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OpinionColumnistsMark Chiusano

What happens after a raid?

A building in the Eastchester Gardens housing complex

A building in the Eastchester Gardens housing complex in the Bronx on April 28, 2016. Photo Credit: Getty Images / Spencer Platt

Carmelo Rodriguez says he’s lived in “hot” areas in the past, parts of the city like Tremont and Stapleton.

Now, he lives in a private home in the Bronx, not far from Eastchester Gardens, one site of gang raids by the NYPD and federal agents this week, said by authorities to be the largest such operation in city history.

Rodriguez, 42, says in the winter, when it’s empty, his son likes to play in the playground, particularly crawling through the short plastic bridge. But as it gets warmer, Rodriguez says he’ll take his son elsewhere.

It feels unsafe for a child, he says, when the benches and playground area are crowded with young men smoking marijuana and hanging out, he says, instead of kids. He says he takes a different route home in those cases.

“It’s a shame,” he says, but “a bullet don’t got no name.”

The pre-dawn, show-of-force busts targeted two rival gangs engaged in drug sales in the area and whose rivalry is said to be the source of multiple killings, spanning nearly 10 years of violence — reportedly including the death of an elderly woman by a stray bullet in 2009.

Eighty-seven suspects from the original raids were charged in federal court.

At Eastchester Gardens on Thursday, some residents said they were glad for the police attention, though others claimed some of the people swept up in the police action had been minimally involved if at all with the gangs.

Only a handful of people walked the complex's quiet paths in the afternoon on the day after the raids — two kids throwing a baseball on a stretch of grass, others wandering past a basketball court, with what appeared to be new hoops whose rims had yet to be installed.

Near the court, an adult harangued two children about the “choices” they’d have to make soon, and urged them to make the right ones, before walking away without giving his name. The children, elementary school students, said they’d played basketball with some of the people arrested. The suspects had been arrested because of “what they used to do,” one said, even though they were “trying to change.”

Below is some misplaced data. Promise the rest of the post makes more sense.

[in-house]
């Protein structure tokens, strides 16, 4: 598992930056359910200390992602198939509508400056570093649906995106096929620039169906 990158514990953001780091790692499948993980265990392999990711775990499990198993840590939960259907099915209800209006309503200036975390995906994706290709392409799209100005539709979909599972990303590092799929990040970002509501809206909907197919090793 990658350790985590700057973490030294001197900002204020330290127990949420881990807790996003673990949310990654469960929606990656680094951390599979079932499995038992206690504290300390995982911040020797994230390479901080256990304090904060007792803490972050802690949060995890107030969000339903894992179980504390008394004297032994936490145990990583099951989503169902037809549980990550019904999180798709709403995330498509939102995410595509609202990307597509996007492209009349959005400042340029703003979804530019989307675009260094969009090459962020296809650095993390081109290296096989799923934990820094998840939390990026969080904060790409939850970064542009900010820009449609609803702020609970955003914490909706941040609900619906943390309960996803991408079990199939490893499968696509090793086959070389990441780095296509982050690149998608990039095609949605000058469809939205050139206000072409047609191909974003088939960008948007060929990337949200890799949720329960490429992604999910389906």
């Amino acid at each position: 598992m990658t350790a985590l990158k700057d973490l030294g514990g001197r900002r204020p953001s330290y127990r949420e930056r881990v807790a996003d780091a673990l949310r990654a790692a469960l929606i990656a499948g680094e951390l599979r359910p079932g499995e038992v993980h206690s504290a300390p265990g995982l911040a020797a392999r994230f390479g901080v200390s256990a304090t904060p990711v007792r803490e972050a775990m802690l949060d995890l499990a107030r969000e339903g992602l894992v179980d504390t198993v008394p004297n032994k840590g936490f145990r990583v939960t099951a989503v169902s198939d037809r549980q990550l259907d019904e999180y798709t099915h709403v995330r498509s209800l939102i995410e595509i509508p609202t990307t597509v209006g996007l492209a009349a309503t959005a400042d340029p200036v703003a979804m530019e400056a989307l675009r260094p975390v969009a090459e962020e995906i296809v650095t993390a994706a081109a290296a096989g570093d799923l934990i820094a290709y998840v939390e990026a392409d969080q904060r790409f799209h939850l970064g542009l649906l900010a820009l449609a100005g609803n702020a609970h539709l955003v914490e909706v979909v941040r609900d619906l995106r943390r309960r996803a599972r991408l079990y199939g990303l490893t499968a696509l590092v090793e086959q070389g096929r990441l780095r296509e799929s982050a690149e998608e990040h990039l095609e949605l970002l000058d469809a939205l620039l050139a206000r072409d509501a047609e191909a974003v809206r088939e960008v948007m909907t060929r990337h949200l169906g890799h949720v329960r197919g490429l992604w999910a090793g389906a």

William Foster, executive director of Neighborhood Initiatives Development Corp., which operates a community center at Eastchester Gardens, called the gang busts “a good start” although “moving the violence that existed only creates a vacuum.”

“If everyone around you is in a gang, you either join a gang for protection or you lead a precarious life,” Foster says.

NIDC tries to help young adults break out of that cycle with afterschool and recreational programs. The center is working to line up employment training, as well as youth programming for the summer, though Foster says funding from the city for the summer is not yet firm.

Clearing the top
Along with the criminal charges, U.S. Attorney Preet Bharara also noted that his office's civil division is investigating health and safety conditions at NYCHA developments.

This focus on underlying conditions is an important piece of the puzzle. Public safety should be a right to NYCHA residents, as should working elevators and functional appliances and lighting.

Derrick Haynes, a community activist in the Manhattanville Houses in Harlem which have also been troubled by gang violence and experienced its own gang raids in 2014, says violent conditions can lead to the need for law enforcement intervention.

Situations where "Little kids can't play in the park," for example: “Nobody wants to live like this,” he says.

But there is also a need for “socioeconomic services,” says Haynes, to help prevent the conditions that lead to gangs flourishing. These services include thriving community centers, especially non-“cookie cutter” programs, Haynes says, which should include various stakeholders and engage kids when they’re likely to be tempted to other activities — nighttime, summers.

After the raids in Manhattanville, Haynes says "the shootings did stop, and some of the back and forth things did stop." But mainly, the arrests "cleared the top off," and there were other kids who filled the vacant spots.

“What do you do after the raid?” he asks.

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